Our Lord’s questions "Why see you the mote?" and "How say you to thy brother, Let me pull out" have the force of, With what face, with what honesty, can you act thus? Upon what ground do you set up yourself as a scrutinizer and critic of the actions of others? Does such a course of procedure issue from a good conscience? Here our Lord teaches us that our deeds and words, yea, our very thoughts also, must be conceived and uttered on a good ground and in a proper manner. In Ecclesiastes 5:1, 2, we are forbidden to speak rashly in the house of prayer or utter anything which has not been duly weighed, and here our Savior extends this rule to every thought of our hearts and word of our mouths which concern our brethren. For by "brother" here we understand a fellow member of the Household of Faith, which is what makes Christ’s admonition the more solemn and searching, for it is a far more serious offence to wrong a brother or sister in Christ than a worldling: in wounding the former we are wounding Christ Himself (Acts 9:1, 4).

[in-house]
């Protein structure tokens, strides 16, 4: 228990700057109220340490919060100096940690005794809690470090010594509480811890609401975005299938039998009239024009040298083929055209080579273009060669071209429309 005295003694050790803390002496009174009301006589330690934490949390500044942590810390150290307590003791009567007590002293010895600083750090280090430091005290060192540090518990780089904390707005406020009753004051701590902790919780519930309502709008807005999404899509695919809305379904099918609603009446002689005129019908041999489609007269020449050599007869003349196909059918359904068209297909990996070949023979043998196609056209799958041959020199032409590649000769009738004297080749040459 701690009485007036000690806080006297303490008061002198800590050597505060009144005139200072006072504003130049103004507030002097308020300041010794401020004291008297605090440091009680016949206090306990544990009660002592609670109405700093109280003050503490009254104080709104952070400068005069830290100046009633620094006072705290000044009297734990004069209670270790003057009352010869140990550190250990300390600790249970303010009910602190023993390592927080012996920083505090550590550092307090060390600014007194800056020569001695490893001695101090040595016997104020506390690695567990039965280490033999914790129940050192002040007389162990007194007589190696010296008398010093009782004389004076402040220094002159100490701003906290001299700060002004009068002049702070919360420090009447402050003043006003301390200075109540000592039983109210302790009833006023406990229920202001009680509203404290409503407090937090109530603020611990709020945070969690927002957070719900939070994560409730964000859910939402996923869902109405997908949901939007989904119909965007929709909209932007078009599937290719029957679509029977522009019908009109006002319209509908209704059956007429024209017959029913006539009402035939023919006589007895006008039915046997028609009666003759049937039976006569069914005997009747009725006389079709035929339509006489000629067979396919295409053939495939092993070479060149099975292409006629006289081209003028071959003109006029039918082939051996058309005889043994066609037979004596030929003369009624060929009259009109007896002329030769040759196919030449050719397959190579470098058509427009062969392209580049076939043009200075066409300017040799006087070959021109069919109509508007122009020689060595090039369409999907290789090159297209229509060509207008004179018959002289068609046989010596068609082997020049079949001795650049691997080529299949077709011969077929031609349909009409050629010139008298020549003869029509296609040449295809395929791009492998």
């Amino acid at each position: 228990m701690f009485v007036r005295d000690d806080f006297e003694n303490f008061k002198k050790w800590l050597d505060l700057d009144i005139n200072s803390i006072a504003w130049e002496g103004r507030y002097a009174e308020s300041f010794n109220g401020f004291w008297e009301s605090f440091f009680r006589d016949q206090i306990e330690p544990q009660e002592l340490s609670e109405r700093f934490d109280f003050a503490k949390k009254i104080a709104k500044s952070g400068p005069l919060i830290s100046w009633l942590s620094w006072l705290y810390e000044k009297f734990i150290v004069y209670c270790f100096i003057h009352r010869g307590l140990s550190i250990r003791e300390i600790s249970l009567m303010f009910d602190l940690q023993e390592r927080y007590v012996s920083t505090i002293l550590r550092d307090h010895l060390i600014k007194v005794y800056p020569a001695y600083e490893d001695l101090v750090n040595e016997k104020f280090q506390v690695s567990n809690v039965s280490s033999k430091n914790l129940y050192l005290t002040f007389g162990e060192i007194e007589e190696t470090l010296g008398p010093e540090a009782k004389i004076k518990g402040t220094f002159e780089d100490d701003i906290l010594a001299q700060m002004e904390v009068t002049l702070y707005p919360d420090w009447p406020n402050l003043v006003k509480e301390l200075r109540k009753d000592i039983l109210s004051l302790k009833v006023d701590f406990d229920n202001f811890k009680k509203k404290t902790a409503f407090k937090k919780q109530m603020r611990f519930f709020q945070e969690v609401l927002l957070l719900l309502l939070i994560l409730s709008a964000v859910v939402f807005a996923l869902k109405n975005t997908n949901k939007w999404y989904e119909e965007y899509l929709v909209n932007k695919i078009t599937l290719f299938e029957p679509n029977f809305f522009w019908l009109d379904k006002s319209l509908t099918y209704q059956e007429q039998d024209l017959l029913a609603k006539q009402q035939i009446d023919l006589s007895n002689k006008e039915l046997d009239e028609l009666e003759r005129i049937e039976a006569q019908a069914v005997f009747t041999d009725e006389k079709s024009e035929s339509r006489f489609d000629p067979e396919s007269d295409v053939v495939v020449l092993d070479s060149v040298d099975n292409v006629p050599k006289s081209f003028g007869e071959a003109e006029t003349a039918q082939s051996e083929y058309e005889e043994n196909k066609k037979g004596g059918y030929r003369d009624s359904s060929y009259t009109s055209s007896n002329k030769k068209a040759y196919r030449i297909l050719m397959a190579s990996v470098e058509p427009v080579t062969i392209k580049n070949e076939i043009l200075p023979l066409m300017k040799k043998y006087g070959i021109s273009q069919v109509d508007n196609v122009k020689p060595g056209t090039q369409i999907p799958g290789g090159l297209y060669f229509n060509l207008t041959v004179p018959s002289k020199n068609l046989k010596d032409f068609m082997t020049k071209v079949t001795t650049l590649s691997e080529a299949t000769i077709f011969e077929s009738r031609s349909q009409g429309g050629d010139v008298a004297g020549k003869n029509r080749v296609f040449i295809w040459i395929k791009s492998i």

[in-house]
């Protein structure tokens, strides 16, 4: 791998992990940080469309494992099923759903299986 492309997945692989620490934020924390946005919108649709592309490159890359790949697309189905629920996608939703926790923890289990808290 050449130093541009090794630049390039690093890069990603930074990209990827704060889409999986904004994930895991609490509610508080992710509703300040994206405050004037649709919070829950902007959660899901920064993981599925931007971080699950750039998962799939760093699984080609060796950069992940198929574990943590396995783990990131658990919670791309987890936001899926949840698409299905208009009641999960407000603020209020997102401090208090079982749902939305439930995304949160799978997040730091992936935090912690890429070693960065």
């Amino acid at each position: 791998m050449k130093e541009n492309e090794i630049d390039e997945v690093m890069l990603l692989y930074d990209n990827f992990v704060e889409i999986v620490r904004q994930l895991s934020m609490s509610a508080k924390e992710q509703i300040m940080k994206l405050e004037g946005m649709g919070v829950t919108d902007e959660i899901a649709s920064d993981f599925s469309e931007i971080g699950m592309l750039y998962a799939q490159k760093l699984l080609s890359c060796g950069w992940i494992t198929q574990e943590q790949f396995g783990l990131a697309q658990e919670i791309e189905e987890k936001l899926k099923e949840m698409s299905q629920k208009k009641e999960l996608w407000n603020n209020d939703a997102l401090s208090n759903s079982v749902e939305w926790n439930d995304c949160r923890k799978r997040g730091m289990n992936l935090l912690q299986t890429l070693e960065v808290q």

"And why behold you the mote that is in your brother’s eye?" The majority of the commentators take the view that "brother" here has merely the force of "neighbor," for they consider it is quite inadmissible to regard as truly regenerate one whom our Lord designates a "hypocrite": whatever difficulty that may raise we shall deal with it when we come to verse 5. To us it seems clear that it is two Christians who are in view, from the circumstance that the "eye" mentioned is not altogether blind (which is spiritually the case with the regenerate) but merely contains some foreign substance which needs removing. Another thing suggested by the figure used by our Lord on this occasion is that the "eye" (the understanding or faculty of spiritual discernment) may be quite sound in itself though temporarily damaged or put out of action by the presence of an intruding particle: hence there is a tacit but real warning for us against being too ready to denounce the inward condition of a brother simply because of some outward act, which may be but the temporary result of neglect in watching and prayer, followed by a temptation from without.